It Was Just Us

Our Life Logs
9 min readJan 8, 2020

From Georgia to Germany

to South Korea

to Vietnam

to Saudi Arabia,

it was a love where distance was irrelevant.

Do you ever reflect on a decision you made and realize it unknowingly changed the direction of your entire life? 1950 was that year for me. Fresh out of high school, I was working and restlessly still living with my parents in Daytona Beach, Florida. Don’t get me wrong, I loved my parents. I was born in 1931 and was one of the four children that they brought up through The Great Depression. But when you become an adult, you want to carve your own path.

Me as a baby.

By 1950, I was ready to start my own life, but I was not sure how to begin.

The push I needed came when Mom received word that her sister was ill. I quit my job, packed my bags, and left for Ohio to help. Unfortunately, my aunt was too sick to recover and after a couple months, she parted ways with the world. On the way back to Florida, Mom and I stopped at Fort Benning to visit Dorothy, my older sister who was working at a military station. My mom could tell that I needed a change and spoke with Dorothy about me staying in Fort Benning with her. Dorothy was thrilled to take me in. Everything was going well. Shortly after, I took my civil service test and began working in the Ranger Department office in 1951.

That’s where I met Jim Dugan, a tall specimen of a man, an ex-military man with a firm jaw and gentle eyes. He worked as a ranger instructor and would come in and out every day to sign the time sheet. One morning, I showed up at work and found a vase filled with handpicked violets on my desk. I was baffled by my secret admirer until a fellow ranger spilled the beans that Jim picked them during their morning run. The image of the strong, stern instructor picking violets in between barking orders was humorous, to say the least, and I decided he might be worth giving a chance.

Everything seemed to fall into place after that. It wasn’t “head over heels” or “love at first sight.” We were a budding blossom. A combination of time and patience, nurtured into something more beautiful than I could have imagined at the time. We knew what we wanted in life and figured out we wanted it with each other within a year. There were no grand gestures or public displays of affection when Jim proposed. In fact, it was more of a practical discussion. His discharge date was fast approaching and he’d be off to Ohio where a steel mill position was open. There weren’t a lot of job opportunities those days for veterans, so he took what he could get. I was 21, in love and ready to take on the world with him. And so, we held a small ceremony in the Fort Benning Chapel and set our sights on the future.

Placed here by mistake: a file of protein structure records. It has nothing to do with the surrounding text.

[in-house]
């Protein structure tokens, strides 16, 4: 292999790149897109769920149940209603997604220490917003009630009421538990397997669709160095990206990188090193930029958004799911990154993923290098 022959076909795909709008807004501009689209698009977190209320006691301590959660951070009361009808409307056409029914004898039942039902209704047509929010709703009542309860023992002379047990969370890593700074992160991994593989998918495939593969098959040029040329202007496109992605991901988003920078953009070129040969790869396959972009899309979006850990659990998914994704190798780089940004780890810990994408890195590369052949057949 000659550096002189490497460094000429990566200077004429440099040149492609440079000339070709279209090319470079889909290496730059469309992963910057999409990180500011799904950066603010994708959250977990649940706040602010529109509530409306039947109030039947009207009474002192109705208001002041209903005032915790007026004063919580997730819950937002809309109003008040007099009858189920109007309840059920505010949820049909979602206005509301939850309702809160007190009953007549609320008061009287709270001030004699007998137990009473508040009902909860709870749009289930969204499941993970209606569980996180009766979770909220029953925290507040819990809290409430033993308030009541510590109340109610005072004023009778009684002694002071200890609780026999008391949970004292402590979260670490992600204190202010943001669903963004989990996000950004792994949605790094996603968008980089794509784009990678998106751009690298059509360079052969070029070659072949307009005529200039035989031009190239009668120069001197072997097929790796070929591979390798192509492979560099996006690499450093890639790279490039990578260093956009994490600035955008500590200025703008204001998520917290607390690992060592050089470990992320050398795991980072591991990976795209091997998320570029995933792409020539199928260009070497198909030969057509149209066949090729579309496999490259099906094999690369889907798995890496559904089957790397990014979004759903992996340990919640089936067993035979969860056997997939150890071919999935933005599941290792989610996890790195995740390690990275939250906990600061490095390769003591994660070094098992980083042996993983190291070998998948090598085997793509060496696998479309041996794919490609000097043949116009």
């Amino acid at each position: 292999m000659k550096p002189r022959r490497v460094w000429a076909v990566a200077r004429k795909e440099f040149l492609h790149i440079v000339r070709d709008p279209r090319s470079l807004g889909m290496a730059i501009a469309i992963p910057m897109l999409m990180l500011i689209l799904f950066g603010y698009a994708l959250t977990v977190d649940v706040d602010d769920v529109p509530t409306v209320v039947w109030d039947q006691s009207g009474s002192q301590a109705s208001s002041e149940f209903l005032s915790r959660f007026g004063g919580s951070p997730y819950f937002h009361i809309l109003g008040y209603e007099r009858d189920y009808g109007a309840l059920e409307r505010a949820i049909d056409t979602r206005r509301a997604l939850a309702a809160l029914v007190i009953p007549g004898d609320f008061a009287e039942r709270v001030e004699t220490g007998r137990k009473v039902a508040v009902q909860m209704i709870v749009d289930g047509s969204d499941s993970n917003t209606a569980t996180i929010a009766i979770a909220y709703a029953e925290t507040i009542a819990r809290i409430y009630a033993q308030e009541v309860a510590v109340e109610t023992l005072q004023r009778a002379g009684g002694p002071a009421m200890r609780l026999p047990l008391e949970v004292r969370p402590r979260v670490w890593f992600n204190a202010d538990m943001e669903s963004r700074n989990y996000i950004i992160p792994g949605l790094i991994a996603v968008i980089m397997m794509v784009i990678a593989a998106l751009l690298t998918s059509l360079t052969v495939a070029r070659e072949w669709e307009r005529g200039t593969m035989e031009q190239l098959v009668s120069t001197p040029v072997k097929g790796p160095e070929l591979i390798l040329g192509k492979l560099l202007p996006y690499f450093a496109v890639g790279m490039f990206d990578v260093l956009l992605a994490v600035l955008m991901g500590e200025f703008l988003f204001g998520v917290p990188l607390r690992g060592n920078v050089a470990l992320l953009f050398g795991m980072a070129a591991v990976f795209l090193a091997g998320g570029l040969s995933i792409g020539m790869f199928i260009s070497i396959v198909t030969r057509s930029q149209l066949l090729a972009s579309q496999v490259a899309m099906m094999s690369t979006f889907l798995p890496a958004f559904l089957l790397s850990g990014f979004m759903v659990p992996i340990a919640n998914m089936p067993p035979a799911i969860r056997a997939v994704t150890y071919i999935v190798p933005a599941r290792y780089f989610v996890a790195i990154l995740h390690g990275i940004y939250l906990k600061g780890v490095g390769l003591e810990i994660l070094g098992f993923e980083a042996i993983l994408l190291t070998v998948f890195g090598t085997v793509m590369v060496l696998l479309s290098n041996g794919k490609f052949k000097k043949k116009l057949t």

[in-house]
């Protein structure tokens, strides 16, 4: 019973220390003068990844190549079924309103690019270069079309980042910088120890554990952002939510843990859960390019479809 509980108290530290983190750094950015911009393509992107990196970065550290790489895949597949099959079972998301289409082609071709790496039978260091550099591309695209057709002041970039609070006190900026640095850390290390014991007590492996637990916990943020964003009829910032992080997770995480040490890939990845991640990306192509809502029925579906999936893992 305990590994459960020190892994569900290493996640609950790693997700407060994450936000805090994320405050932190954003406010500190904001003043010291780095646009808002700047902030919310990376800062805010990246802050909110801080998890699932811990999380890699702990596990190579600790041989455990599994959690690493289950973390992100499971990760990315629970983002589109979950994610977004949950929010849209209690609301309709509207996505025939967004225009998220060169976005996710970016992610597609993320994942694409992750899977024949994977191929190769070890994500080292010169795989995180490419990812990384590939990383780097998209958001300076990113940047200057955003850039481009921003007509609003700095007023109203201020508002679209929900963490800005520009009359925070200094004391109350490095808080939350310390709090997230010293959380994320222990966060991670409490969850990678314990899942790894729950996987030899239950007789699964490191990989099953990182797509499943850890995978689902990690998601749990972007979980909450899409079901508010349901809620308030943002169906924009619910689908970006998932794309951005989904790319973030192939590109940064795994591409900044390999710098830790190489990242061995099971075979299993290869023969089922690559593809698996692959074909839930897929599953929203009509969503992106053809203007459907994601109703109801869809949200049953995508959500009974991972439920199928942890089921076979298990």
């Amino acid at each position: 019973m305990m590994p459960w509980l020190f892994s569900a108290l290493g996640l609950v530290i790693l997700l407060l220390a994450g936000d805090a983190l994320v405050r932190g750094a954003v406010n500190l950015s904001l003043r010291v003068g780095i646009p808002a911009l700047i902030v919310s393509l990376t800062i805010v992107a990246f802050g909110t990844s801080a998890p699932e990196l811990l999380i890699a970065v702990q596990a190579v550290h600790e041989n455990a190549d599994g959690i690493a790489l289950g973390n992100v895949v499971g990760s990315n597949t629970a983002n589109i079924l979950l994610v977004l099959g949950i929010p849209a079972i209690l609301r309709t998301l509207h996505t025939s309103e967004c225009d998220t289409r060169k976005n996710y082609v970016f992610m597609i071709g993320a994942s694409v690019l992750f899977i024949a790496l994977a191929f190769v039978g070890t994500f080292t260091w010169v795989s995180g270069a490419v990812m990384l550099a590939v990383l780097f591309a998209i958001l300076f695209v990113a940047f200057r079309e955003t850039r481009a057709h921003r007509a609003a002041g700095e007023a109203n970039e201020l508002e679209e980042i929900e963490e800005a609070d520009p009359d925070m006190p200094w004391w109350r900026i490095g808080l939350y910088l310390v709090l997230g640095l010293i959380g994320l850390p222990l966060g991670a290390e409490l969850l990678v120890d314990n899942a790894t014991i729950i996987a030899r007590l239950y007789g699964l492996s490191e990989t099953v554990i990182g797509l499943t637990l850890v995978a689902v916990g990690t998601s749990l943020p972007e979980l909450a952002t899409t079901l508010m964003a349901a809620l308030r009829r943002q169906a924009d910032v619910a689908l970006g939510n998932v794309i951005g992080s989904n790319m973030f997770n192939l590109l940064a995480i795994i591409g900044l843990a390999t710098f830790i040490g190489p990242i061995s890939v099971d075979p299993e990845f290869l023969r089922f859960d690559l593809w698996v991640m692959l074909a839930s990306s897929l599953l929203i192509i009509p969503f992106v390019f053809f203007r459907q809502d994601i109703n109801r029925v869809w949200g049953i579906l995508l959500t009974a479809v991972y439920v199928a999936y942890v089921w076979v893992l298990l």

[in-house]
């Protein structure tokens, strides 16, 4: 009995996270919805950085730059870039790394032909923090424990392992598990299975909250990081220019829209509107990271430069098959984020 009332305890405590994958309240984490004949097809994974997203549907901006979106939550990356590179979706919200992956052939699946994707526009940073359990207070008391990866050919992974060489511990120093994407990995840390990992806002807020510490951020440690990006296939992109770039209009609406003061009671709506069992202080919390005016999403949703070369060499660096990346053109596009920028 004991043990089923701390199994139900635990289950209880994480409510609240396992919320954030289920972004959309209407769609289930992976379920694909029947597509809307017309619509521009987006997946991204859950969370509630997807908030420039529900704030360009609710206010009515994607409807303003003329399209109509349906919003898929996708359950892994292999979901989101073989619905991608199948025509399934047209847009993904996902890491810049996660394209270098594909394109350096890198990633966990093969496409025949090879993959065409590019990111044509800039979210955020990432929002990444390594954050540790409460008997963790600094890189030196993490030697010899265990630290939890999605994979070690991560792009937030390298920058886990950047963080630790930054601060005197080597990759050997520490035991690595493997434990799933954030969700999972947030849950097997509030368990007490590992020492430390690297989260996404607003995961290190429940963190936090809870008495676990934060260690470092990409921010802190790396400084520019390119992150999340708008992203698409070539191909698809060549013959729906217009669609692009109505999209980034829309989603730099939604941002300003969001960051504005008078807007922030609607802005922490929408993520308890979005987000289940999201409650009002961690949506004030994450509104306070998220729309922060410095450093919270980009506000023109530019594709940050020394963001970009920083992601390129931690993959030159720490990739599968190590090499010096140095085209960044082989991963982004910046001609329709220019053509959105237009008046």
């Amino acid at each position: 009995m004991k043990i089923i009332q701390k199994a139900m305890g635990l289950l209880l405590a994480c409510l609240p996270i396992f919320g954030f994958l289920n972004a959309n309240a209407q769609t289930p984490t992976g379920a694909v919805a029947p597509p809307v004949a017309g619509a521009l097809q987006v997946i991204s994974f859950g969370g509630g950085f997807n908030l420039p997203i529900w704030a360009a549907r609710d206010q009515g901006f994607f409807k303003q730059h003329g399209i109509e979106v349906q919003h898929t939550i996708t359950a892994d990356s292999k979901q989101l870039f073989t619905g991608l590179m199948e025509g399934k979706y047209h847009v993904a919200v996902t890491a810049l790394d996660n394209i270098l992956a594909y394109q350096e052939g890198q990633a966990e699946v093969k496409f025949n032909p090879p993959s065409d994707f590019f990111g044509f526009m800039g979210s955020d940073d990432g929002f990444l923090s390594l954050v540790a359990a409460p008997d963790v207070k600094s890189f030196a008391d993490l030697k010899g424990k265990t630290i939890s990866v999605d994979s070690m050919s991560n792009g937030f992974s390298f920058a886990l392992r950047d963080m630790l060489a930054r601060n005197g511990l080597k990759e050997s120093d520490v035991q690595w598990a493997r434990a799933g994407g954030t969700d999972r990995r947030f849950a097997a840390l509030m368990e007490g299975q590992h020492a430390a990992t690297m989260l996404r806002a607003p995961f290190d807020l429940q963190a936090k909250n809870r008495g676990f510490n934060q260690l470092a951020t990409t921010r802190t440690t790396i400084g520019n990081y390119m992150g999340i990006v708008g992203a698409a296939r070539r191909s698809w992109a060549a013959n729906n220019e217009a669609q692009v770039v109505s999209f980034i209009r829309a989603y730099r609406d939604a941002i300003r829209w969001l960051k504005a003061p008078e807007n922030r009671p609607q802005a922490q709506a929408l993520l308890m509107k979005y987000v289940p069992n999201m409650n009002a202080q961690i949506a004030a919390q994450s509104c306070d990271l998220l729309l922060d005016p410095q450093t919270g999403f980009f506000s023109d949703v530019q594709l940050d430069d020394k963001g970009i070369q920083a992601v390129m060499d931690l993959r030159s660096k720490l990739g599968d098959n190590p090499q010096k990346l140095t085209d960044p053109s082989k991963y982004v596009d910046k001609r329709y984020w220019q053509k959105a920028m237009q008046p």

Tying the knot in 1951.

Ohio. Memories of a frigid winter and my deceased aunt flashed through my mind. This Florida girl wasn’t sure about Ohio, but she knew she loved the man that brought her back to this place. I leaned into that feeling.

However, Ohio was short-lived. Jim never had a passion for the steel mill industry. In 1954, as the storm of the Vietnam War brewed, Jim re-enlisted and we moved wherever he was needed. Whether it was Pennsylvania or Georgia, I followed. As more soldiers were sent overseas, I continued to count my blessings each day that Jim remained with us. We’d welcomed two daughters into our lives by the time Jim graduated from his officer training program and received orders to report to an American station in Germany in 1956. Thankful that it wasn’t Vietnam, I packed up our two girls and embarked on the next adventure.

Jim, 1954.

While my husband was serving, I was at home taking care of our growing family. In the three years we spent in Germany, our family grew and gave us two boys. We returned to Florida where Jim continued building his career while I looked after our little ones.

Then, orders came for Jim to go overseas again, a year in South Korea. We moved back to Georgia, bought our first house, and he kissed our four children and me goodbye. I worked at the ranger’s office and took care of our children. It was exhausting, but as an army wife, caring for our kids was my order, so to speak, and I followed it with due diligence. There were times I worried that repeatedly moving would negatively affect our children, but much like me, they were adaptive. I think they were grateful to have their fearless father to look up to. Our family learned to count blessings not burdens.

A year later, Jim returned and we spent several years together as a family until the day came when he received orders overseas once more; this time for a year as an advisor for the Vietnam army right in the action. I remember my stomach doing flips just thinking about it. Soon after, I also learned that my stomach was flipping for more reasons — I was pregnant with our third daughter!

We bought our new home in Orlando where the kids and I lived while Jim left for Vietnam in 1966. He was able to support us while overseas, allowing me to focus my energy on our children rather than juggling a job while raising them alone. He was in the middle of a war, thousands of miles away, when I went into labor. I told my neighbor and drove myself to the hospital.